Introduction

Photography is fascinating.

There are almost infinite purposes of photography. It allows to freeze time and conserve memories like a time-capsule. Many people document events, journeys or other scenes of their lives because they want evidence that they participated in an event at a particular time and place. While we may also take such photos to show other people in the present, most photos primarily serve to remember past events ourselves or to show them to others in the future. Also, a common motive for photography is to document something for later analysis. Investigation authorities take photos of crime scenes to find suspects guilty of a crime. Astrologers take advantage of photography to see astrological objects such as galaxies or supernovas. Sport events use photo-finish to find out which competitor won the race. Wildlife researchers use special cameras to document wildlife movements or to find animal trails. Although based on another technology, x-ray diagnostics can also be described as a special form of photography. Since the development of digital cameras and social media, photography has also become a way of communication. Many people use photos as a way to show people the world through their eyes. Sometimes photographs are taken to create something of an aesthetic quality or to become part of a project or as a form of creative expression.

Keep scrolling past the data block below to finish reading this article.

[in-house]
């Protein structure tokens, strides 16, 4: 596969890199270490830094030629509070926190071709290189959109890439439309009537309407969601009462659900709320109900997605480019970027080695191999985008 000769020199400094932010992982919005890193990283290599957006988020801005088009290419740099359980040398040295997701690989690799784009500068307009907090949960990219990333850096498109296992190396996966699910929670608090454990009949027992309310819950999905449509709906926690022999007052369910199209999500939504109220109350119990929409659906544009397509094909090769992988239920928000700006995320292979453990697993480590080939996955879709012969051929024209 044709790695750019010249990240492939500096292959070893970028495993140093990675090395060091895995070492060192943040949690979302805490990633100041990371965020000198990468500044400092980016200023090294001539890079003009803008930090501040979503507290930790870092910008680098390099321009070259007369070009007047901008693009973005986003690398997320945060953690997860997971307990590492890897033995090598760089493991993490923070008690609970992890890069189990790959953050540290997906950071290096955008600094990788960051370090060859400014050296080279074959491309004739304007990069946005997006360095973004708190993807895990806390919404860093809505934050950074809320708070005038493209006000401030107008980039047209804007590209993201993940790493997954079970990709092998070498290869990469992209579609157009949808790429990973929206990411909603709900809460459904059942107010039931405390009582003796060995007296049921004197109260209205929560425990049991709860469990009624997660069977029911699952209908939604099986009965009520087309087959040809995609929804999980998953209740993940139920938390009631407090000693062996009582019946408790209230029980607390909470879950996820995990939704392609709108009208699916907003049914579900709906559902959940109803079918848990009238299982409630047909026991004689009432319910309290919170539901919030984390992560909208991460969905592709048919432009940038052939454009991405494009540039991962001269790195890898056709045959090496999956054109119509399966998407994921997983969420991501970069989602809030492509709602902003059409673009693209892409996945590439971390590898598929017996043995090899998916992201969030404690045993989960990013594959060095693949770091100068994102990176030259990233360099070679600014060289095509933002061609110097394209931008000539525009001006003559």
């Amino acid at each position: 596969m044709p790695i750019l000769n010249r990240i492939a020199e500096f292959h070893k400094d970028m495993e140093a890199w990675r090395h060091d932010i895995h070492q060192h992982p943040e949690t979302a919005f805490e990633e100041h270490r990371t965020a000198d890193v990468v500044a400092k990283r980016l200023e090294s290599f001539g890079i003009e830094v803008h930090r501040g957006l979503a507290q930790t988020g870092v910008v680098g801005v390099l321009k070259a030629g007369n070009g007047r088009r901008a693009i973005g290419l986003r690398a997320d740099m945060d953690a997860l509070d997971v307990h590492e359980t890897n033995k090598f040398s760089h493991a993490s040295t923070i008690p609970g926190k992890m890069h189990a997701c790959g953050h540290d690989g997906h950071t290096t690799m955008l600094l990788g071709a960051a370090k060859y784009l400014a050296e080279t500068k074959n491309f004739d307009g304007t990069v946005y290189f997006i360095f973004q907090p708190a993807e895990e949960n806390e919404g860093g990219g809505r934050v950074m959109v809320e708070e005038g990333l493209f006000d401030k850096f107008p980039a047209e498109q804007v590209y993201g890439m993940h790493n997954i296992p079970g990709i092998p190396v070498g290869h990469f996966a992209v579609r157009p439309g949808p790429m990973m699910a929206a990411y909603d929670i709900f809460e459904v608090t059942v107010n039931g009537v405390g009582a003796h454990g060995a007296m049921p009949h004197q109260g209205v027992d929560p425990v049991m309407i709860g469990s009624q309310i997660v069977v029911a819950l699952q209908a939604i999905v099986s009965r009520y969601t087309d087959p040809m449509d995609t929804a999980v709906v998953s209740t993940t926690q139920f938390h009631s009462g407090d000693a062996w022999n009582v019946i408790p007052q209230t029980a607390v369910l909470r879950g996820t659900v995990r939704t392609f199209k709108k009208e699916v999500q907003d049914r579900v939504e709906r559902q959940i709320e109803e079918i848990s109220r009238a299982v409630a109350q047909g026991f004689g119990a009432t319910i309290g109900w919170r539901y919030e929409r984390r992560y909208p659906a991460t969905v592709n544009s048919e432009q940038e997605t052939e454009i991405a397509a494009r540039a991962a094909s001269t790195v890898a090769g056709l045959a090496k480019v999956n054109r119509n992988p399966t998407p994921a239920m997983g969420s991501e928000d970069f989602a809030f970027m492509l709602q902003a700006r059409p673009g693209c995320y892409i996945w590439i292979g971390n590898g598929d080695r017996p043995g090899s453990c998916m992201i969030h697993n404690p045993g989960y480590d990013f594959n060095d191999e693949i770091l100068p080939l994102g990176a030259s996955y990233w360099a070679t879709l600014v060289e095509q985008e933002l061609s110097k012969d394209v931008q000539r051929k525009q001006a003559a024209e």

While the history of photography dates back almost 200 years and cameras have evolved from chunky wooden boxes to tiny smartphone cameras, the basic principles have not changed at all. Every photo camera has an opening that transforms (either visible or invisible) light from the surrounding scene onto a sensitive area in the inside that reacts to the incoming light. The transformation was initially done by a tiny pinhole, however it was soon realized that better results can be achieved when glass lenses are added into the camera opening. While early cameras used photographic film to generate an image, modern cameras feature electronic sensors to react to light.

However, before going into the details of camera technology, this introduction will provide a short insight into the physics of light and image formation. An overview of the different camera systems will conclude this introduction.

The Nature of Light

Image Formation

Camera Systems